Please use this identifier to cite or link to this item: https://doi.org/10.1109/TMC.2008.40
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dc.titlePower control for distributed MAC protocols in wireless ad hoc networks
dc.contributor.authorWang, W.
dc.contributor.authorSrinivasan, V.
dc.contributor.authorChua, K.-C.
dc.date.accessioned2014-10-07T04:35:05Z
dc.date.available2014-10-07T04:35:05Z
dc.date.issued2008-10
dc.identifier.citationWang, W., Srinivasan, V., Chua, K.-C. (2008-10). Power control for distributed MAC protocols in wireless ad hoc networks. IEEE Transactions on Mobile Computing 7 (10) : 1169-1183. ScholarBank@NUS Repository. https://doi.org/10.1109/TMC.2008.40
dc.identifier.issn15361233
dc.identifier.urihttp://scholarbank.nus.edu.sg/handle/10635/82920
dc.description.abstractIn wireless networks that use centralized transmission scheduling, reducing the transmission power normally leads to higher network transport throughput. In this paper, we investigate power control and spatial utilization in a different scenario, where the network adopts distributed MAC-layer coordination mechanisms. We first consider the widely adopted RTS/CTS-based MAC protocols. We show that an optimal power control protocol should use higher transmission power than the "just-enough" power in order to improve spatial utilization. The optimal protocol has a minimal transmission floor area of ⊖(dijdmax), where dmax is the maximal transmission range, and dij is the link length. This surprisingly implies that if a long link is broken into several short links, then the sum of the transmission floors reserved by the short links is still comparable to the floor reserved by the long link. Thus, using short links does not necessarily lead to higher transport throughput. Another consequence of this is that, with the optimal RTS/CTS based MAC, rate control can at best provide a factor of two improvement in transport throughput. We then extend our results to other distributed MAC protocols that use physical carrier sensing or busy tone as the control signal. Our simulation results show that the optimal power control scheme outperforms other popular MAC-layer power control protocols. We also validate our analysis regarding the impact of routing choices via extensive simulations. © 2008 IEEE.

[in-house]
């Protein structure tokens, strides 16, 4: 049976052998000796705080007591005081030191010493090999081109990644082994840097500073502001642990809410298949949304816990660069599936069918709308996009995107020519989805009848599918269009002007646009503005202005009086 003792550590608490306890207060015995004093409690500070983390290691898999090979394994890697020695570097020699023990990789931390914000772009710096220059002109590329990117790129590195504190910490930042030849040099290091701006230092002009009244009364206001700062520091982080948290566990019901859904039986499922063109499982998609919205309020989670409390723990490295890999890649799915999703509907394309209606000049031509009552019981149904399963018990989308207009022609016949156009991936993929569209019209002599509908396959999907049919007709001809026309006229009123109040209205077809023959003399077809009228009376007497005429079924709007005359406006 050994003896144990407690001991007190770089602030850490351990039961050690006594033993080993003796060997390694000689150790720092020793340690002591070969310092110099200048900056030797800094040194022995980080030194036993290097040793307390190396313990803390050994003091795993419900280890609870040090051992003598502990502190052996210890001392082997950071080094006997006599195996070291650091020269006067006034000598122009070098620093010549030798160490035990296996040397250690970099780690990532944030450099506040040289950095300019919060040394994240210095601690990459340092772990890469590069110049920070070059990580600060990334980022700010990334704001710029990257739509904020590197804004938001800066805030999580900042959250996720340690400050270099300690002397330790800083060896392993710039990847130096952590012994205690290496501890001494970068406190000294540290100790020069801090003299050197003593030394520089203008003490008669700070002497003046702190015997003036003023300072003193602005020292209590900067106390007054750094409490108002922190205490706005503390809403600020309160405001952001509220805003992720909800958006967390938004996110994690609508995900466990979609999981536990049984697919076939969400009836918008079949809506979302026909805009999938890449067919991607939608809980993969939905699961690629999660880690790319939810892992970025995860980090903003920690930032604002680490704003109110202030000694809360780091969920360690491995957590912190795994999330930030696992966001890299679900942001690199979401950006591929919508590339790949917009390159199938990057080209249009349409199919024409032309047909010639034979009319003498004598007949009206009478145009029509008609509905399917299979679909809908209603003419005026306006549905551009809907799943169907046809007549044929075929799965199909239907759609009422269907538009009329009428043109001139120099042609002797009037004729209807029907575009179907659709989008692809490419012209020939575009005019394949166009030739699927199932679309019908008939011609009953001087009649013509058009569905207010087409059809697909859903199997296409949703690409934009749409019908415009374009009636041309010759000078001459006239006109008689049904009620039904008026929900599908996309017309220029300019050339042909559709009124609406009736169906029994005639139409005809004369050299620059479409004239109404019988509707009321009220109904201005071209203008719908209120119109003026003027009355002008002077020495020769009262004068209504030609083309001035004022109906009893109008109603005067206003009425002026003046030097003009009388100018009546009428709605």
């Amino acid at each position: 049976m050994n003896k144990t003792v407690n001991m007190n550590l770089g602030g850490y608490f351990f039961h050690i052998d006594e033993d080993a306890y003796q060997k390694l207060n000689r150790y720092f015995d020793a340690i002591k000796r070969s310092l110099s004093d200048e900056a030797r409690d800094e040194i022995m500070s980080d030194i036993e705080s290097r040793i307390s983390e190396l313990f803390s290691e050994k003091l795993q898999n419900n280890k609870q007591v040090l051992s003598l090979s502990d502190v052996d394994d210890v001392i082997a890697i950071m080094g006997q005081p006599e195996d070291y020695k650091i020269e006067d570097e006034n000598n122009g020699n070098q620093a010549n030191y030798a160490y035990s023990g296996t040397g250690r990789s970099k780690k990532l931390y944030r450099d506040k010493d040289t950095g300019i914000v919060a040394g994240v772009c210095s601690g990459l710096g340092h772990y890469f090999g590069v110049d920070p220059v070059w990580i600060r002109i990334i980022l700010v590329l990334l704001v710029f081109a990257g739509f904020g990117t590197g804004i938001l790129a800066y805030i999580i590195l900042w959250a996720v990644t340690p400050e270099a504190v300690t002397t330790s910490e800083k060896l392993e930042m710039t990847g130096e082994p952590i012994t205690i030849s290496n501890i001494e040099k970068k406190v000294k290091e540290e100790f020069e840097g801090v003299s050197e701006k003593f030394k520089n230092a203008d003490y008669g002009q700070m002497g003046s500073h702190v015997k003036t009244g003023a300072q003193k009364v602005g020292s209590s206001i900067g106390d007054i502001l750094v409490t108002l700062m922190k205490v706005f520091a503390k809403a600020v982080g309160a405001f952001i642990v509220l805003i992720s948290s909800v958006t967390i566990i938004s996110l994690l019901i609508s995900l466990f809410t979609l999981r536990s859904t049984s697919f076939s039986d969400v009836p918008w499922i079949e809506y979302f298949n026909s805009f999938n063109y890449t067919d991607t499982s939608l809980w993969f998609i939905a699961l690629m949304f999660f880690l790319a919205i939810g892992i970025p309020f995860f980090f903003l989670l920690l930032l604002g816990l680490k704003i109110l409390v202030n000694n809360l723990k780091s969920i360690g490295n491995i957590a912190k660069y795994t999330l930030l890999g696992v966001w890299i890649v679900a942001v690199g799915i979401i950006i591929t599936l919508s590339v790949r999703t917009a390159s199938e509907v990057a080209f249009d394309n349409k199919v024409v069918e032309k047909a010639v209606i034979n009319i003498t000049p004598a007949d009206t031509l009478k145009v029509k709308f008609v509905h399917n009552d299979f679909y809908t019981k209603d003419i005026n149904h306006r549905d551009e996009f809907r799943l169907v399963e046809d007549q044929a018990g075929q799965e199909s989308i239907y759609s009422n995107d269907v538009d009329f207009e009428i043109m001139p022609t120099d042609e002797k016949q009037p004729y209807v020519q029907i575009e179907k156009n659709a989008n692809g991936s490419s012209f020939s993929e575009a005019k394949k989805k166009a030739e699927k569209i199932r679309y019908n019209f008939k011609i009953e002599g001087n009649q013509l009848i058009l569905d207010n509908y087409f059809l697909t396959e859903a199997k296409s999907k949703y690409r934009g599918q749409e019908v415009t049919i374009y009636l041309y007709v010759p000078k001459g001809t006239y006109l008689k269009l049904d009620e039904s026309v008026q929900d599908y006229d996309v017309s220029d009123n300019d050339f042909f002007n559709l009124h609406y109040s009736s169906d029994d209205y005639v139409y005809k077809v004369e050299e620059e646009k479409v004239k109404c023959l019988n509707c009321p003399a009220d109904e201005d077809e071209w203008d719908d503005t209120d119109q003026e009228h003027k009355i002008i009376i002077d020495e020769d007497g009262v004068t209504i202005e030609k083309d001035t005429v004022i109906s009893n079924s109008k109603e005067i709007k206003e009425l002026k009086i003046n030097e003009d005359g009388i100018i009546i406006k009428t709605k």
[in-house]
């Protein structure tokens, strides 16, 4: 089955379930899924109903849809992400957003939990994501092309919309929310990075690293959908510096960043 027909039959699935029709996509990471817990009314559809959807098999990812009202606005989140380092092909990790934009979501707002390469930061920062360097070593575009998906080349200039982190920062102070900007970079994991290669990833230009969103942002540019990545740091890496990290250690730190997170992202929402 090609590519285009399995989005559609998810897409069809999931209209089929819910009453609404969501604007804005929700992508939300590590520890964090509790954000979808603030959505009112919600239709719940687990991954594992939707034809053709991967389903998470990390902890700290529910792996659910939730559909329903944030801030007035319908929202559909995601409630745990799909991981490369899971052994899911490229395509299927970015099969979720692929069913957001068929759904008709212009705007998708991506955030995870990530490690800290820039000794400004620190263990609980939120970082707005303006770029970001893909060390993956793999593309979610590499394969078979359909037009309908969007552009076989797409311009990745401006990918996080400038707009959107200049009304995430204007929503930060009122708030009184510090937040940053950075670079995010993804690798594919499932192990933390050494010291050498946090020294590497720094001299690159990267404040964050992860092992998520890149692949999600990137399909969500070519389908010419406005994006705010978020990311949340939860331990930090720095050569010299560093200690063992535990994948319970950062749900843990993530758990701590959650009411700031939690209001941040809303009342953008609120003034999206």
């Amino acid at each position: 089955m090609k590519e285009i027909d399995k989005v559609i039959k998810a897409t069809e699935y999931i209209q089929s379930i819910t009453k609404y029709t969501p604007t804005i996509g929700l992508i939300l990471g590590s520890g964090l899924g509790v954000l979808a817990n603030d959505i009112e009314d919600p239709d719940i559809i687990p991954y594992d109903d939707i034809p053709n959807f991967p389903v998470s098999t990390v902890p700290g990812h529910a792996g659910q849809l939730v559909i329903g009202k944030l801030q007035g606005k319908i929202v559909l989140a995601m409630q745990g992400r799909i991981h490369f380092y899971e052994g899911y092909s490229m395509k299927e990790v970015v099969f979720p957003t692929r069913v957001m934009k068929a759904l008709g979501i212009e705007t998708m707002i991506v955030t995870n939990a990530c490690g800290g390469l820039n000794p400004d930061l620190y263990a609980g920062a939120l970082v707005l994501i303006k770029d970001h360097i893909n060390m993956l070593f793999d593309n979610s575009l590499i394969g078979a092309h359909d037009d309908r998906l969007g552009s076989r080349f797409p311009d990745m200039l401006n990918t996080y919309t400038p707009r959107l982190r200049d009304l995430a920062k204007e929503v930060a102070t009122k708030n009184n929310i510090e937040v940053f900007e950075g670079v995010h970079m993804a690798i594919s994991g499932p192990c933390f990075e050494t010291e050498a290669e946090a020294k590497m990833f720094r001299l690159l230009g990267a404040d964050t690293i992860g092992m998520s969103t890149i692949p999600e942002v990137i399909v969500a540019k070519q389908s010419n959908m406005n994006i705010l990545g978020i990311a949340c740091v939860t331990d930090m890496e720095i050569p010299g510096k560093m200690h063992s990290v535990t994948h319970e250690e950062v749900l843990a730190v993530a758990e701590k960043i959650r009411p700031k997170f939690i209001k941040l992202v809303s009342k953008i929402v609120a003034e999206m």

dc.description.urihttp://libproxy1.nus.edu.sg/login?url=http://dx.doi.org/10.1109/TMC.2008.40
dc.sourceScopus
dc.subjectMAC protocols
dc.subjectPower control
dc.subjectWireless ad hoc networks
dc.typeArticle
dc.contributor.departmentELECTRICAL & COMPUTER ENGINEERING
dc.description.doi10.1109/TMC.2008.40
dc.description.sourcetitleIEEE Transactions on Mobile Computing
dc.description.volume7
dc.description.issue10
dc.description.page1169-1183
dc.identifier.isiut000259192200002
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